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As coronavirus strikes, crucial data in electronic health records hard to harvest

When President Donald Trump started touting hydroxychloroquine as “one of the biggest game changers” for treating COVID-19, researchers hoped electronic health records could quickly tell them if he was on the right track.

Yet pooling data from the digital records systems in thousands of hospitals has proved a technical nightmare thus far. That’s largely because software built by rival technology firms often cannot retrieve and share information to help doctors judge which coronavirus treatments are helping patients recover.

“I’m stunned at EHR vendors’ inability to consistently pull data from their systems,” said Dale Sanders, chief technology officer of Health Catalyst, a medical data analytics company. “It’s absolutely hampering our ability to understand and react to COVID.”

Over the past decade, federal officials have spent some $36 billion switching from paper to electronic health records, or EHRs, expecting, among other things, to harness volumes of medical data to reveal which treatments work best.

EHRs document every step doctors or other health care workers take in treating a COVID patient, from medicines prescribed to signs of progress or setbacks. Data collected from large numbers of patients could quickly yield answers about which treatments are succeeding.

But the pandemic is bringing into stark relief just how far the nation is from achieving the promised benefits, critics say.

Dr. Richard Cook, a research scientist and health care safety specialist, traces the data problems to missteps dating to the rollout of EHR, which began in earnest in 2009 and has been controversial ever since because commercial players produced ― and hospitals bought — systems that have proved more suited to billing than public health. “This was a boondoggle from the get-go, and the promoters knew it at the time,” Cook said.

Although some health systems are beginning to draw on EHR data to spot coronavirus trends and beneficial treatments, most health organizations around the country cannot readily do so.

“If we had a national database, we’d get a readout quickly about responses to [COVID-19] treatments,” said Dr. Eric Topol, director of the Scripps Research Translational Institute.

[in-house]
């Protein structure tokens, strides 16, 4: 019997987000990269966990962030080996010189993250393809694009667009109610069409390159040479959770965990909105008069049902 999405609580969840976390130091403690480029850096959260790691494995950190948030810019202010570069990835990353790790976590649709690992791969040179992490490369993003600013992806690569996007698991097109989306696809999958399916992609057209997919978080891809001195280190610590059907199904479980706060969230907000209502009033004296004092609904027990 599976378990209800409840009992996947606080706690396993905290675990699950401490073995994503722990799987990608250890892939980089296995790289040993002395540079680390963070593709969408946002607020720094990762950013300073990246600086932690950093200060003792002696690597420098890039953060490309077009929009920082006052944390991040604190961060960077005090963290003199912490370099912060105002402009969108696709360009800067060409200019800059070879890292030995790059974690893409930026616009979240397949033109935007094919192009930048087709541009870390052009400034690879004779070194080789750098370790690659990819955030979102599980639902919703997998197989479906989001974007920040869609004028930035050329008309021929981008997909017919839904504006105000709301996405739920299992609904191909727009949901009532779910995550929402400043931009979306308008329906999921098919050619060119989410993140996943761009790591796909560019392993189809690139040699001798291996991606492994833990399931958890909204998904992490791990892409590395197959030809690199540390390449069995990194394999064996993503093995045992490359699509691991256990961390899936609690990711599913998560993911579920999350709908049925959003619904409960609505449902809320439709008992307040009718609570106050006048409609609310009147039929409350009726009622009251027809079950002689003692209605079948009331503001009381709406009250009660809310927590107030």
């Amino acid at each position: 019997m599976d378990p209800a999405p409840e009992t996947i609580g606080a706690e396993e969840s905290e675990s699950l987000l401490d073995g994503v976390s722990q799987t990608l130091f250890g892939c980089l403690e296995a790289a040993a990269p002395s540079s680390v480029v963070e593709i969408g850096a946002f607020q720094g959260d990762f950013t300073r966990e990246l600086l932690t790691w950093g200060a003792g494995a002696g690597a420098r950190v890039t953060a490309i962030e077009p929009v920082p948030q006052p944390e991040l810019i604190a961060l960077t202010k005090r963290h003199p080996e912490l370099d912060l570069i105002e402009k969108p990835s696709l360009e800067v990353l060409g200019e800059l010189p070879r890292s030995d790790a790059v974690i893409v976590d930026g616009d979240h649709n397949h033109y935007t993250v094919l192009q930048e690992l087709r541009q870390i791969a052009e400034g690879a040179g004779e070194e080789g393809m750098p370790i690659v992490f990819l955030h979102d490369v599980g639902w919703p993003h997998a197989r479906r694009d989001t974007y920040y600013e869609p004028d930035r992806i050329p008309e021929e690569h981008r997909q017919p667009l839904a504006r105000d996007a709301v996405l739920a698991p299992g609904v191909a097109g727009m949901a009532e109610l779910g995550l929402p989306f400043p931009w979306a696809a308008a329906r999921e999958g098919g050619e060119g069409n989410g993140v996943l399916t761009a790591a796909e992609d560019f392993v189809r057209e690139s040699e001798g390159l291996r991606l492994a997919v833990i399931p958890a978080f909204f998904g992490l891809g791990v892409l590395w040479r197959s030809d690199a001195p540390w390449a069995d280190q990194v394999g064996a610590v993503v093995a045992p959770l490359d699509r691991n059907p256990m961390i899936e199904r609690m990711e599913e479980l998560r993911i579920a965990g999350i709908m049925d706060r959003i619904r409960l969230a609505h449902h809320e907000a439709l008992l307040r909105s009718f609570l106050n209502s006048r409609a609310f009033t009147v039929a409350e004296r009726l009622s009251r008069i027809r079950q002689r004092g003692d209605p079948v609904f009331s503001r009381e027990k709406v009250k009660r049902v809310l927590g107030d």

Medical researchers favor studies that test the efficacy of a drug in a formal clinical trial, and trials are underway for a variety of possible COVID-fighting medicines, including hydroxychloroquine. The results could take months or more, however, and doctors treating critically ill patients have few options in the meantime.

Topol said “real-world” evidence drawn from computerized records of COVID patients, while not as reliable as a clinical trial, is “still very useful” to help guide medical decisions.

Medical data has been hard to tease out because much of it resides in electronic “silos,” which government officials have not required technology companies to open up and eliminate.

“We’ll see piecemeal readouts of small numbers from individual health systems,” Topol said, but “don’t have the important data that we need.”

Sanders, whose firm is a member of the COVID-19 Healthcare Coalition, a business-sponsored group promoting coronavirus data-sharing and analysis, said federal health officials lost precious time by failing to address this need as early as mid-January.

He said the federal Centers for Disease Control and Prevention, or CDC, should have devised a COVID data-collection plan using standardized terminology so hospitals with incompatible EHRs could compare notes on the fast-paced pandemic.

The CDC did not respond to written requests seeking comment. A spokesman for the Health and Human Services office that coordinates health information technology policy said: “This is a novel disease so the health care system did not know what data we needed to collect ― we are learning that the system needs to build out reporting information on multiple clinical features.”

Still, several of the top EHR manufacturers have joined the data-sharing coalition, which is pledging to at least partially fill the information void. The group has access to COVID data from about two dozen health systems and is expecting to add more.